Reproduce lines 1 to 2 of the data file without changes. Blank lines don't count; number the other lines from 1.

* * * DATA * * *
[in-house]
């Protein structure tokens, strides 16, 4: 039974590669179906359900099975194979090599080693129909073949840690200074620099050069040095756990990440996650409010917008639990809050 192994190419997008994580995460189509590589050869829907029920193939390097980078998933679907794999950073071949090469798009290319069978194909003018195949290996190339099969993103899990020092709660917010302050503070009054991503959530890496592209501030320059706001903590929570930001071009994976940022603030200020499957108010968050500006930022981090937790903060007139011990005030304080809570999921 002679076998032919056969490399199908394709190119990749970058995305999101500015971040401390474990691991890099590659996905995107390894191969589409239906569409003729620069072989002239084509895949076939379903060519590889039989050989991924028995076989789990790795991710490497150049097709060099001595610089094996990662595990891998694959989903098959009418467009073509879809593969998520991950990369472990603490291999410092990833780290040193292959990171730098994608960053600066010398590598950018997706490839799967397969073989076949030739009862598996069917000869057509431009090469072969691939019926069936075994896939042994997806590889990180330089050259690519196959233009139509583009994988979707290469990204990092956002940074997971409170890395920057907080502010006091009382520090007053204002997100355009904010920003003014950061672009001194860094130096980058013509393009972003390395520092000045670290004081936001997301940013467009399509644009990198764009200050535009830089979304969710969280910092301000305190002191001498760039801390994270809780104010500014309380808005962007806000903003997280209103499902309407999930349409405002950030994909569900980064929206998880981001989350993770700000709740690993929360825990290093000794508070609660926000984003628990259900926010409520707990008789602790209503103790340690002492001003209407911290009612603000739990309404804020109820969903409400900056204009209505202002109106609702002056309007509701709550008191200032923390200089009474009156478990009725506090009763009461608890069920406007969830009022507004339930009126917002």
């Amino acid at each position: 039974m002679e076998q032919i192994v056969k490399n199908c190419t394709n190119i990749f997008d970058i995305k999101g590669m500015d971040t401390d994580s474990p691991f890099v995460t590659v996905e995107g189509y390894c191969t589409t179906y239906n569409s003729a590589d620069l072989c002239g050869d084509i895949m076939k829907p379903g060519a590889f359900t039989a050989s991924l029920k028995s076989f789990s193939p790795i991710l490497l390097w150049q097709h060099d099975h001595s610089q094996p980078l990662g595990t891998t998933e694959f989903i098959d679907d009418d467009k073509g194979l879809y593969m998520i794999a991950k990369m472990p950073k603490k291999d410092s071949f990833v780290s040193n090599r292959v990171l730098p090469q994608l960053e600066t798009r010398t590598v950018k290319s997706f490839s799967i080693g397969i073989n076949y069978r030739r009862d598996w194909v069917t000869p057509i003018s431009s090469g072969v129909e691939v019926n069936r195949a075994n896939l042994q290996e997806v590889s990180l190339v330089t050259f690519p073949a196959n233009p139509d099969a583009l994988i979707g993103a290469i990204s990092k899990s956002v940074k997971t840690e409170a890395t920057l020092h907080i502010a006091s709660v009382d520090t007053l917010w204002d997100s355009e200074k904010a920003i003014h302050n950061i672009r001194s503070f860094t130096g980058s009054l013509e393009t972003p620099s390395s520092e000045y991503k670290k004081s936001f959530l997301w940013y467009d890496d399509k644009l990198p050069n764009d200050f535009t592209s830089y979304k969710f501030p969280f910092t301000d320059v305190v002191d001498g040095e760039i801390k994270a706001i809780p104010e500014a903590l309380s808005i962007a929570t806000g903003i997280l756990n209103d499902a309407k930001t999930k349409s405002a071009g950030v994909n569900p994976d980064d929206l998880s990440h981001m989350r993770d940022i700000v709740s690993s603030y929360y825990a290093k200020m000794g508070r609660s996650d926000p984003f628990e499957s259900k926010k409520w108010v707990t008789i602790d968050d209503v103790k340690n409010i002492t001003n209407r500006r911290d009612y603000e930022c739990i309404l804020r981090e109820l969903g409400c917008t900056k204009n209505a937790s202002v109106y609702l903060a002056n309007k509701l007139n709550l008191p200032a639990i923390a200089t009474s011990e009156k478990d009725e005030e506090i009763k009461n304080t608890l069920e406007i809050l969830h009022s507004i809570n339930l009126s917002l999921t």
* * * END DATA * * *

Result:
[in-house]
């Protein structure tokens, strides 16, 4: 039974590669179906359900099975194979090599080693129909073949840690200074620099050069040095756990990440996650409010917008639990809050 192994190419997008994580995460189509590589050869829907029920193939390097980078998933679907794999950073071949090469798009290319069978194909003018195949290996190339099969993103899990020092709660917010302050503070009054991503959530890496592209501030320059706001903590929570930001071009994976940022603030200020499957108010968050500006930022981090937790903060007139011990005030304080809570999921 002679076998032919056969490399199908394709190119990749970058995305999101500015971040401390474990691991890099590659996905995107390894191969589409239906569409003729620069072989002239084509895949076939379903060519590889039989050989991924028995076989789990790795991710490497150049097709060099001595610089094996990662595990891998694959989903098959009418467009073509879809593969998520991950990369472990603490291999410092990833780290040193292959990171730098994608960053600066010398590598950018997706490839799967397969073989076949030739009862598996069917000869057509431009090469072969691939019926069936075994896939042994997806590889990180330089050259690519196959233009139509583009994988979707290469990204990092956002940074997971409170890395920057907080502010006091009382520090007053204002997100355009904010920003003014950061672009001194860094130096980058013509393009972003390395520092000045670290004081936001997301940013467009399509644009990198764009200050535009830089979304969710969280910092301000305190002191001498760039801390994270809780104010500014309380808005962007806000903003997280209103499902309407999930349409405002950030994909569900980064929206998880981001989350993770700000709740690993929360825990290093000794508070609660926000984003628990259900926010409520707990008789602790209503103790340690002492001003209407911290009612603000739990309404804020109820969903409400900056204009209505202002109106609702002056309007509701709550008191200032923390200089009474009156478990009725506090009763009461608890069920406007969830009022507004339930009126917002």